The United States government has slightly softened its stance against Russian aluminium smelter U.C. Rusal, announcing on Monday that the sanctions may be lifted if Oleg Deripaska hands the reins to another.
Also, in a nod to the fact that the sanctions have led to an unforeseen burden for certain American companies, the Treasury Department extended the deadline for cutting ties with Rusal from June 5 to October 23. Treasury says it will not punish secondary sanctions on non-American firms with business relationships with the world’s second largest aluminium maker as well.
U.S. Treasury Secretary Steven Mnuchin told domestic press outlets that it seeks to limit the effect of its sanctions to Russian interests, despite a growing list of non-Russian firms who have shown harm from the U.S. government’s actions.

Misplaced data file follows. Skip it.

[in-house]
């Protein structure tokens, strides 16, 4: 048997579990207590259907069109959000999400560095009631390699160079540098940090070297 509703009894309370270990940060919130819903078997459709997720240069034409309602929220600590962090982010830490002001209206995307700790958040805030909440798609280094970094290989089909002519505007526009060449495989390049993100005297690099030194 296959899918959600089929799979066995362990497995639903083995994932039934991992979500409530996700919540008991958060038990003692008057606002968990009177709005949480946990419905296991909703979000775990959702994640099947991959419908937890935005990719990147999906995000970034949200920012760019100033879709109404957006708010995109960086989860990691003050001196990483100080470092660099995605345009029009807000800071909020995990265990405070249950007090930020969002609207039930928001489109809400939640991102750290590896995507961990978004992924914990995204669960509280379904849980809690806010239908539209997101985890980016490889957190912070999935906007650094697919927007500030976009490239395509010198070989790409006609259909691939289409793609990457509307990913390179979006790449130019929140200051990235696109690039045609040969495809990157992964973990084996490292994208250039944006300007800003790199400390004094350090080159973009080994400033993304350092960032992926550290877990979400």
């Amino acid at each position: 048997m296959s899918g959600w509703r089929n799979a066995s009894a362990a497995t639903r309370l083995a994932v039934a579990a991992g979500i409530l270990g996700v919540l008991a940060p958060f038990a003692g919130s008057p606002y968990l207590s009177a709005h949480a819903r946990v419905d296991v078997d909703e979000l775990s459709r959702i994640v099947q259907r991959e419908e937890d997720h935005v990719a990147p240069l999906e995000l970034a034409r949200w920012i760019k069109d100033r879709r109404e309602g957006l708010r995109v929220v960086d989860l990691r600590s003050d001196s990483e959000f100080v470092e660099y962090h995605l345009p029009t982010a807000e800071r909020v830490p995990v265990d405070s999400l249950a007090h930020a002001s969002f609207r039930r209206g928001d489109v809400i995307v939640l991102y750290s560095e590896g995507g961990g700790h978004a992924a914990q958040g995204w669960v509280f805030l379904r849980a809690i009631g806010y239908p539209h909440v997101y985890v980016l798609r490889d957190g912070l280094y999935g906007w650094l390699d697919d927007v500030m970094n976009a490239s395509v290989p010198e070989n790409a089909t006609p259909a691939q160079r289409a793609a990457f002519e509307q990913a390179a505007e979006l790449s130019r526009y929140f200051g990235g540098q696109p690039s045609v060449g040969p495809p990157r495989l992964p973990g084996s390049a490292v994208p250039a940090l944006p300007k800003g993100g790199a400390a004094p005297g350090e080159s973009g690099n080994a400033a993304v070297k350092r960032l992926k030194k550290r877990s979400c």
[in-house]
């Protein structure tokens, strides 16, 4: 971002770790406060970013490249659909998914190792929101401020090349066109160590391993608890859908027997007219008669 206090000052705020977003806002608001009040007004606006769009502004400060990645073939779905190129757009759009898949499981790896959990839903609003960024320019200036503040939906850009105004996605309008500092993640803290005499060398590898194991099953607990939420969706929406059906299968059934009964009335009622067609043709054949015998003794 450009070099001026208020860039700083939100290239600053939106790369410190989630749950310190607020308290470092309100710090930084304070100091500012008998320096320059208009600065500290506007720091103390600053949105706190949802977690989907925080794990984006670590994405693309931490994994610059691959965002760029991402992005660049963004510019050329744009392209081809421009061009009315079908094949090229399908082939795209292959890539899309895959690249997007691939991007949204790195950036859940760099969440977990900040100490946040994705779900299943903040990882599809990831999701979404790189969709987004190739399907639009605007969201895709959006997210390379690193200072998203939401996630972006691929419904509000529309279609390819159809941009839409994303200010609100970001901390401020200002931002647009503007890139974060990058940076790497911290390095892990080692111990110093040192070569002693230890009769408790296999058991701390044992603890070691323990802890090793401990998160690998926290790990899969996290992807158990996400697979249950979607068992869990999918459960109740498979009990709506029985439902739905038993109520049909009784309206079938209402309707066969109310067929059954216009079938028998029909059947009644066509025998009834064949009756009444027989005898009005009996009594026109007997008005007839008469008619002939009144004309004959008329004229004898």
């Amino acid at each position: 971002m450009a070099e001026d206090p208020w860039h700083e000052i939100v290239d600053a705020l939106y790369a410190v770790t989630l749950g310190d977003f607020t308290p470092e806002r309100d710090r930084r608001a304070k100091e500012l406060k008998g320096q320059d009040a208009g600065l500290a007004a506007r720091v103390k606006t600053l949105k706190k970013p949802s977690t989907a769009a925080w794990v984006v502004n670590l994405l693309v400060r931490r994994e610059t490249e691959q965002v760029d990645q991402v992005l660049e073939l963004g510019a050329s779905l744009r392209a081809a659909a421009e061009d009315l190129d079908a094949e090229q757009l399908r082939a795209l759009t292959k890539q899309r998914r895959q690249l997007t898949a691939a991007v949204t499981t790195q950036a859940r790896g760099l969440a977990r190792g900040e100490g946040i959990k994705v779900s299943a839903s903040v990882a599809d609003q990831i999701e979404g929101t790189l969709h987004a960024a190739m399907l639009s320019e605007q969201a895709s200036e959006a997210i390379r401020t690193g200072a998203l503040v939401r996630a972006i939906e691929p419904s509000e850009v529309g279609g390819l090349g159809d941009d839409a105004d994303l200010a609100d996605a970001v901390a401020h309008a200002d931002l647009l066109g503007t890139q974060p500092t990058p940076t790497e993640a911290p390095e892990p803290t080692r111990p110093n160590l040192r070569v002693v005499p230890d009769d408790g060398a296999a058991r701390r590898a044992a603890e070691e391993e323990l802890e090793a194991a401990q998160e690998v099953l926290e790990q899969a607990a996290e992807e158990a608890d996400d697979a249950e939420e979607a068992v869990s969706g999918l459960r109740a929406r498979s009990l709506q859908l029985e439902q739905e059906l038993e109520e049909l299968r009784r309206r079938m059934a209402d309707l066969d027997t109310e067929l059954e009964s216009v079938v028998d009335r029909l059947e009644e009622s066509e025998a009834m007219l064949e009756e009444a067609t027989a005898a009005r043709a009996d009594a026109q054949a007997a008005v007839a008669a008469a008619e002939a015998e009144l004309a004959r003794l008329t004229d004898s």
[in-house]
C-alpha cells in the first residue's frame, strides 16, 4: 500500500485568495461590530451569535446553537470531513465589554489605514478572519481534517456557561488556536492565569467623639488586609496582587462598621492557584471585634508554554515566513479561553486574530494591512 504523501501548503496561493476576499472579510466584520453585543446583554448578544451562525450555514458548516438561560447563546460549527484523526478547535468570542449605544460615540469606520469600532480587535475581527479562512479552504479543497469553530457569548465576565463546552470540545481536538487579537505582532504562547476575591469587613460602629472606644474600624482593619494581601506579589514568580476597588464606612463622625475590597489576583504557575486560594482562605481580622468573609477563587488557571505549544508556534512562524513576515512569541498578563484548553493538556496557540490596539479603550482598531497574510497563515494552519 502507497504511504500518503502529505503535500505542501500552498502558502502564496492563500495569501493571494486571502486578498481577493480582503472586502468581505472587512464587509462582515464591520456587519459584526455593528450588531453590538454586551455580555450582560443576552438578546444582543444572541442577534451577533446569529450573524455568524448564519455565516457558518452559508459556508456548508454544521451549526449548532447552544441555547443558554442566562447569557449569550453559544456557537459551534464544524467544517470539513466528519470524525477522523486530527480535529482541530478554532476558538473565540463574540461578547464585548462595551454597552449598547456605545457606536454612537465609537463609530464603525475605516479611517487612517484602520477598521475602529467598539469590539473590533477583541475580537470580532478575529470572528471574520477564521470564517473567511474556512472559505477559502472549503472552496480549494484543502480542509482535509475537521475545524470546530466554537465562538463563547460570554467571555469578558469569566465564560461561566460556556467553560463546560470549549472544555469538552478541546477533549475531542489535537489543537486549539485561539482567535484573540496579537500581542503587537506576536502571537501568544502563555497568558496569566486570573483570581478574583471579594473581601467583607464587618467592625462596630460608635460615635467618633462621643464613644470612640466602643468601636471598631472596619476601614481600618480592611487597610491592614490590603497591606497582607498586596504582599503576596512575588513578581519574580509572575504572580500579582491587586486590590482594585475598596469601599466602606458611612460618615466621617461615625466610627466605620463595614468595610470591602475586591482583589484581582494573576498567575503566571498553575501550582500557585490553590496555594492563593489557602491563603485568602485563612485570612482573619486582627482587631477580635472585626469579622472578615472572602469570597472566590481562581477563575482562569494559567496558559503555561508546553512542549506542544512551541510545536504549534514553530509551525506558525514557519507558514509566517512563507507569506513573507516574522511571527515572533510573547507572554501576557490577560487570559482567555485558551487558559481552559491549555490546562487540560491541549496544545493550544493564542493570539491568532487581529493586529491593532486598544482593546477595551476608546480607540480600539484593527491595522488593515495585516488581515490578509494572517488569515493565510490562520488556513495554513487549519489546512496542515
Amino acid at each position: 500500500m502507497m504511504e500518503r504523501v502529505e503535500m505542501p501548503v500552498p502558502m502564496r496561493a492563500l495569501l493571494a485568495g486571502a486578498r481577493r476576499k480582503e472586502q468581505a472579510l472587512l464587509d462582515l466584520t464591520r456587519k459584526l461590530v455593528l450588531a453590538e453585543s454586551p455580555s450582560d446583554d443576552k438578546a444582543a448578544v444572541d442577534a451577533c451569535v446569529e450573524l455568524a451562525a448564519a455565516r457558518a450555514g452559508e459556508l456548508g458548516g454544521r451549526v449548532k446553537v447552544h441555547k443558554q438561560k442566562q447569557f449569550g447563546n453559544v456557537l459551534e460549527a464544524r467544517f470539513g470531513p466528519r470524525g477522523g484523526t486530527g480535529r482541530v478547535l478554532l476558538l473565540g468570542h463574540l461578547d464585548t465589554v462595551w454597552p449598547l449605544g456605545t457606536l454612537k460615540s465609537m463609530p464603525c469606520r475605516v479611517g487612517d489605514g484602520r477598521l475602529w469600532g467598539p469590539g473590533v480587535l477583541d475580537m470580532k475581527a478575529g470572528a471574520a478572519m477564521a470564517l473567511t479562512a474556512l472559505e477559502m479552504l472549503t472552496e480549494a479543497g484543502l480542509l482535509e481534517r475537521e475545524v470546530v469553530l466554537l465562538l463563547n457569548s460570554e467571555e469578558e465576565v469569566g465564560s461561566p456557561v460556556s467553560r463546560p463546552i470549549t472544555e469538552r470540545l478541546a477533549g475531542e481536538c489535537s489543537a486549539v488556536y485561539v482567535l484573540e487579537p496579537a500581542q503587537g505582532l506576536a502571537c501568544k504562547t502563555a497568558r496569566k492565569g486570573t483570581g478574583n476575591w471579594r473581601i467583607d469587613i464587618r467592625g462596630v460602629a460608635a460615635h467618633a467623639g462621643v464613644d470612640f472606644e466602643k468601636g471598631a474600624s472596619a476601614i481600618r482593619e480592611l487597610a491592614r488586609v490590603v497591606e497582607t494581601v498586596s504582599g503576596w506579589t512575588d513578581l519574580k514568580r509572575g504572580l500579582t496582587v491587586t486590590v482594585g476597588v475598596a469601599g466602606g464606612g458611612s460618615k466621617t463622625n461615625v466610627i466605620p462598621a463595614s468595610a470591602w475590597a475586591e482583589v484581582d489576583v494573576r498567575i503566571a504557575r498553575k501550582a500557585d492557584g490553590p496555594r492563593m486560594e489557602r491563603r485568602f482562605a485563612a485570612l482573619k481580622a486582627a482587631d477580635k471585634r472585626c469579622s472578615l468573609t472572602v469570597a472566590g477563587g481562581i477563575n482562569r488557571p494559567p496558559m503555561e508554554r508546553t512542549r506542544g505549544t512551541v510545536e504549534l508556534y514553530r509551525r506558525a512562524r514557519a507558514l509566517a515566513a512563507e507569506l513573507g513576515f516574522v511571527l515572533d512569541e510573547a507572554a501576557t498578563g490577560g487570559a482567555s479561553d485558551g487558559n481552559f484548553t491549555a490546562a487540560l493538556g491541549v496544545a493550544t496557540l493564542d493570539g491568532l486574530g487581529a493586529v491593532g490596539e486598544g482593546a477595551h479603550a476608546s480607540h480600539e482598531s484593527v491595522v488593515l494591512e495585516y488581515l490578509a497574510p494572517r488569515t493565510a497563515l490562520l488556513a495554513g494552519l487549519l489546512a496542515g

“Rusal has felt the impact of U.S. sanctions because of its entanglement with Oleg Deripaska, but the U.S. government is not targeting the hardworking people who depend on Rusal and its subsidiaries.”
Response to the announcement was nearly immediate. Aluminium prices on the London Metal Exchange fell by 8.7 percent following the declaration, while Rusal’s stock rebounded by 17.7 percent on the Moscow Exchange.
The potential relaxation of sanctions may well be the product of a sustained campaign by Europe’s government heads to prevail upon United States President Donald Trump’s better angels, with the latest such appeal likely to be made later this week by French President Emmanuel Macron. According to sources from the French camp, the talks have been “constructive” to date.
The U.S. Treasury Department imposed sanctions upon a dozen Russian individuals and almost two dozen of their businesses earlier this month, charging the individuals with acting in league with Russian President Vladimir Putin to interfere with and destabilize governments around the globe, including allegedly manipulating the outcome of the 2016 presidential election in the United States.